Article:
A topic that I’ve thought about for a while is how cartoons are changing in the midst of our modern society with cancel culture. In recent times, people have spoken out against certain cartoon characters as they portray qualities that reflect current social issues. One example of recent controversy was the removal of the character Apu Nahasapeemapetilon from The Simpsons. Apu is a prominent character in The Simpsons series. He is also an Indian American stereotype. Apu has a stereotypical look and accent, and he is shown as the owner of a convenience store. This discussion sparked from a documentary made by comedian Hari Kondabolu in 2017 called The Problem With Apu. The Simpsons responded to this documentary in a way that some found to be a bit distasteful. On The Simpsons’ Twitter they posted a clip that shows Lisa talking to Marge. A fourth wall break happens as Lisa holds up a picture of Apu and says “something that started decades ago and was applauded and inoffensive is now politically incorrect. What can you do” (Schwartz ). Kondabolu was actually a fan of The Simpsons and was simply trying to spark a discussion of why representation in media matters. Kondabolu expressed his concerns with having a white voice actor portray Apu with a stereotypical accent during a time where there is little to none Indian American representation in the media.
One side of this debate states that Apu is a poor and offensive representation of the Indian American community. Apu being in The Simpsons has led to increased animosity towards Indian Americans. Many Indian Americans have stated that people will call them “Apu” or will say one of Apu’s lines in a mocking tone such as “thank you, come again.” Actor Utkarsh Ambudkar states “we just were underrepresented. We didn’t have any other representation in this country. That creates a problem when the most popular show on television is showing mainstream America what an Indian is” (Schwartz). Due to The Simpsons heightening the offensive stereotype of Indian Americans, many people felt that Apu should be removed from the show.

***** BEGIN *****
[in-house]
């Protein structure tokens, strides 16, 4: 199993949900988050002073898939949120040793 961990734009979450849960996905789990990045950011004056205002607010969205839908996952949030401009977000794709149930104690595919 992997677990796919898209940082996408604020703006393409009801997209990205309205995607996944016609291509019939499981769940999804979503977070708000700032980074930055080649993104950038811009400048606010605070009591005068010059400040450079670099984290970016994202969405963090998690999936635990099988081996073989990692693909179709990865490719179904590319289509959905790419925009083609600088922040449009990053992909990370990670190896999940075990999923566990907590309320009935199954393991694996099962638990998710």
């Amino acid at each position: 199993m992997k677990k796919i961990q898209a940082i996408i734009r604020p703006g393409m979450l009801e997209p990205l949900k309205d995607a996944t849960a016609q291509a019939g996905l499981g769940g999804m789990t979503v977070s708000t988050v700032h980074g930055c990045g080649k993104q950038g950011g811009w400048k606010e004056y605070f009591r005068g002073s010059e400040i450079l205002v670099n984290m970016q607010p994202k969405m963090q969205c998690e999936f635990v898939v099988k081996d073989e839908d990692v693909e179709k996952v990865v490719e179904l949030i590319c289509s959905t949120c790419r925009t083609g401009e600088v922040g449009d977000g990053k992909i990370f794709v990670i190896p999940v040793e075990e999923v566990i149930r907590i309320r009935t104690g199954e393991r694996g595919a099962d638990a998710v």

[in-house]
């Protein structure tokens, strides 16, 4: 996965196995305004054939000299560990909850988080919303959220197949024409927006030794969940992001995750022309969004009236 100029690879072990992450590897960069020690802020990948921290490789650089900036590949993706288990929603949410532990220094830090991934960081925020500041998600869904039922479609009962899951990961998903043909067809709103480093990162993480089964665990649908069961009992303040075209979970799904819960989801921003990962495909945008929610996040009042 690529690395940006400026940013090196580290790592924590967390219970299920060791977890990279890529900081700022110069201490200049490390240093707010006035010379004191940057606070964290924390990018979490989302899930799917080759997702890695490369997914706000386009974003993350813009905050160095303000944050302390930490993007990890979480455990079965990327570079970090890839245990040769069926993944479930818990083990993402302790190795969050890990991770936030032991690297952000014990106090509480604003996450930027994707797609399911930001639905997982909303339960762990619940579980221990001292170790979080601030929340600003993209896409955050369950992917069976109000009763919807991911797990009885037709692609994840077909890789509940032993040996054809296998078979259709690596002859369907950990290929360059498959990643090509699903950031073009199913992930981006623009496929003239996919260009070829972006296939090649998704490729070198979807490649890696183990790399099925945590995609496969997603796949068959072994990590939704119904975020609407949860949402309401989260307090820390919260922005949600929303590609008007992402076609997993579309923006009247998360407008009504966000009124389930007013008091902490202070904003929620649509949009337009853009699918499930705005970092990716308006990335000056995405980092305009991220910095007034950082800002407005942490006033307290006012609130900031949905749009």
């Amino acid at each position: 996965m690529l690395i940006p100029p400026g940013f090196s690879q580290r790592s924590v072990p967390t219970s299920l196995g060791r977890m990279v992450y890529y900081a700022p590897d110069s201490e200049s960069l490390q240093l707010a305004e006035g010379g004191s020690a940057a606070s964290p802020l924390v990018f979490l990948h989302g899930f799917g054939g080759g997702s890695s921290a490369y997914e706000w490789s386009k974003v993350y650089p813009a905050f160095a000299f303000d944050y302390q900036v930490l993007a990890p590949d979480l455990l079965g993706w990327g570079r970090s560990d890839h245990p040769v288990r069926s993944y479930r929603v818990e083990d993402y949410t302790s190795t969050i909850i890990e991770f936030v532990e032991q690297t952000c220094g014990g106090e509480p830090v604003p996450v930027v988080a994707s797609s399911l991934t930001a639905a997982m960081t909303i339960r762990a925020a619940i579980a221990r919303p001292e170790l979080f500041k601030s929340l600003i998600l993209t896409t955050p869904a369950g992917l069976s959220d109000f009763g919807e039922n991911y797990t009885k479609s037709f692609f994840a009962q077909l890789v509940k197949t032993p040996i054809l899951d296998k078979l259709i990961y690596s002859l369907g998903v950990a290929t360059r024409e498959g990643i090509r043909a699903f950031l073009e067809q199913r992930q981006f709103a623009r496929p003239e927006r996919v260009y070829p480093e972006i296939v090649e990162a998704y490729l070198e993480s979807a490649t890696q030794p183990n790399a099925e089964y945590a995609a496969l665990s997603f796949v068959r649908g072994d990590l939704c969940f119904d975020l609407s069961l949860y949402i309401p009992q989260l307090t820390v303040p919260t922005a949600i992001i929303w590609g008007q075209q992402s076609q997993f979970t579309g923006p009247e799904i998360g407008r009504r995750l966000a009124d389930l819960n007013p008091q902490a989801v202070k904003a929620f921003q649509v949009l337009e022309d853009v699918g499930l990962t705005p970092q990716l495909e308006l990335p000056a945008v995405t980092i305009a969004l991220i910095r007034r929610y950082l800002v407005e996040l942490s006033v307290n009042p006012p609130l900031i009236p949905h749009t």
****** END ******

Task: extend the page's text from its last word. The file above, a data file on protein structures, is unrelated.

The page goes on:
The other side of the debate states that Apu is an important representation to have in such a popular show. In an article from the Washington Post, a man named Amar Shah explains how Apu left an imprint on his life. To him, Apu reminded him of his dad who was an immigrant from India who opened up his own convenience store. Shah explains that he loved The Simpsons growing up and he embraced Apu because he was reminded so much of his father. He says “is Apu politically incorrect? Maybe. Is he incomplete? Yes. Does he offend me? No, because some part of him is real” (Shah 2021). There are some Indian Americans who would agree with Shah in that the representation still matters, even though the character is not perfect. Another side to this argument is that The Simpsons make fun of everyone.
In an article by Entertainment Weekly, they bring up the example of how The Simpsons have made fun of Italian Americans. In one episode, they had an Italian chef stereotype with an exaggerated accent and a wife that beat him with a wooden spoon. The people on this side of the argument are trying to emphasize that this show is not trying to target just one group of people as the butt of their jokes (Schwartz). Other shows have faced changes due to cancel culture. Looney Tunes, for example, lost or made changes to many of their iconic characters.
The character that sparked the most controversy was the skunk Pepe Le Pew. People believed that Pepe Le Pew promoted sexual harassment. The outrage towards this character became so significant that Warner Brothers made the decision to cut Pepe Le Pew’s scene from Space Jam: A New Legacy and cut him from future projects. Changes were also made to characters such as Elmer Fudd and Yosemite Sam who are not allowed to carry guns anymore (Cavna 2021). A prominent topic in media literacy would be the topic of censorship in the media.
The big debate is if the censorship in the media is taken too far or if it’s necessary. These examples bring up the questions of is the outrage justified in these situations, would removing these characters fix these larger issues in our society, and have these problematic characters contributed to or enhanced these problems? All of these questions are up for personal opinion and debate. While we cannot go back and erase the damage that has been done, these moments can become a learning experience for how media companies can be more racially sensitive and more socially aware.
Cavna, M. (2021, March 13). How Pepe Le Pew became the latest character in the Culture War. The Washington Post. Retrieved November 27, 2021, from https://www.washingtonpost.com/arts-entertainment/2021/03/09/pepe-le-pew/.
Schwartz , D. (n.d.). Why 'The Simpsons' response to the Apu controversy was so heartbreaking. EW.com. Retrieved November 27, 2021, from https://ew.com/tv/2018/04/09/the-simpsons-apu-controversy-response-heartbreaking-essay/.
Shah, A. (2021, October 28). Perspective | To many Indian Americans, Apu is offensive. to me, he's my dad. The Washington Post. Retrieved November 27, 2021.
Michelle Rosen is from Long Island, New York, and a junior at Sacred Heart University majoring in Media Arts with a concentration in Film and Television. Her goal is to become a filmmaking and movie producer. She has a YouTube channel called Michelle Renée where she posts baking tutorials. Michelle is involved in many organizations on campus including the university’s club tennis team, as well as the manager for Sacred Heart’s Division One Women’s Basketball Team.